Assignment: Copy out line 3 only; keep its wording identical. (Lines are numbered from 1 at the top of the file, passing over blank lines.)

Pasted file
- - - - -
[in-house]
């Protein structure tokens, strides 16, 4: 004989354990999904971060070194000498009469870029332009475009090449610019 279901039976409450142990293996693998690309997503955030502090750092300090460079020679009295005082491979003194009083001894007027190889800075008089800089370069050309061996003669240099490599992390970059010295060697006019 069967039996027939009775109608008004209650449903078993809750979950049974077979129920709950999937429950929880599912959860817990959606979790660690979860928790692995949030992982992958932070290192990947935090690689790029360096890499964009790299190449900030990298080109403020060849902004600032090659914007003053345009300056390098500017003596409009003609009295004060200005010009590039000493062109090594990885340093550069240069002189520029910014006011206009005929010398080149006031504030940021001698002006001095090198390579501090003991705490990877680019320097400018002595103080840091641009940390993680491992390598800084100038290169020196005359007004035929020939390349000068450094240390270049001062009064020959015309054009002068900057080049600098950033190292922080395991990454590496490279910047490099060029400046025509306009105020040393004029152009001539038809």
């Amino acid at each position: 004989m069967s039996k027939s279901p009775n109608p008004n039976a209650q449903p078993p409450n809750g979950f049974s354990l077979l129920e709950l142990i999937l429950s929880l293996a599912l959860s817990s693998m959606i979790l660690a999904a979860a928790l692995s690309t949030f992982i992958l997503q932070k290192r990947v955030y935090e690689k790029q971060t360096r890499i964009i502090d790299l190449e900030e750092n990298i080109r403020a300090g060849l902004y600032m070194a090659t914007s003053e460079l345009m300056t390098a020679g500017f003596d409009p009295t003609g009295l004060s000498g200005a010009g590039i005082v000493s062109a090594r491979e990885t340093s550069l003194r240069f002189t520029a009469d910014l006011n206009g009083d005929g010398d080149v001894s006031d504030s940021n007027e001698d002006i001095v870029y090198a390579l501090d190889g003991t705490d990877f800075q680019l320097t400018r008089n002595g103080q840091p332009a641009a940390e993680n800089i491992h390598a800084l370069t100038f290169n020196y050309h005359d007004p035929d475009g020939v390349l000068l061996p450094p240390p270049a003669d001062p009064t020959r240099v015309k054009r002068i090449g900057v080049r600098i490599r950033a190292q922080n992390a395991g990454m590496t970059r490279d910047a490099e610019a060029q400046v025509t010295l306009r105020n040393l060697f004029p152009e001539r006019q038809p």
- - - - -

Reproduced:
């Amino acid at each position: 004989m069967s039996k027939s279901p009775n109608p008004n039976a209650q449903p078993p409450n809750g979950f049974s354990l077979l129920e709950l142990i999937l429950s929880l293996a599912l959860s817990s693998m959606i979790l660690a999904a979860a928790l692995s690309t949030f992982i992958l997503q932070k290192r990947v955030y935090e690689k790029q971060t360096r890499i964009i502090d790299l190449e900030e750092n990298i080109r403020a300090g060849l902004y600032m070194a090659t914007s003053e460079l345009m300056t390098a020679g500017f003596d409009p009295t003609g009295l004060s000498g200005a010009g590039i005082v000493s062109a090594r491979e990885t340093s550069l003194r240069f002189t520029a009469d910014l006011n206009g009083d005929g010398d080149v001894s006031d504030s940021n007027e001698d002006i001095v870029y090198a390579l501090d190889g003991t705490d990877f800075q680019l320097t400018r008089n002595g103080q840091p332009a641009a940390e993680n800089i491992h390598a800084l370069t100038f290169n020196y050309h005359d007004p035929d475009g020939v390349l000068l061996p450094p240390p270049a003669d001062p009064t020959r240099v015309k054009r002068i090449g900057v080049r600098i490599r950033a190292q922080n992390a395991g990454m590496t970059r490279d910047a490099e610019a060029q400046v025509t010295l306009r105020n040393l060697f004029p152009e001539r006019q038809p």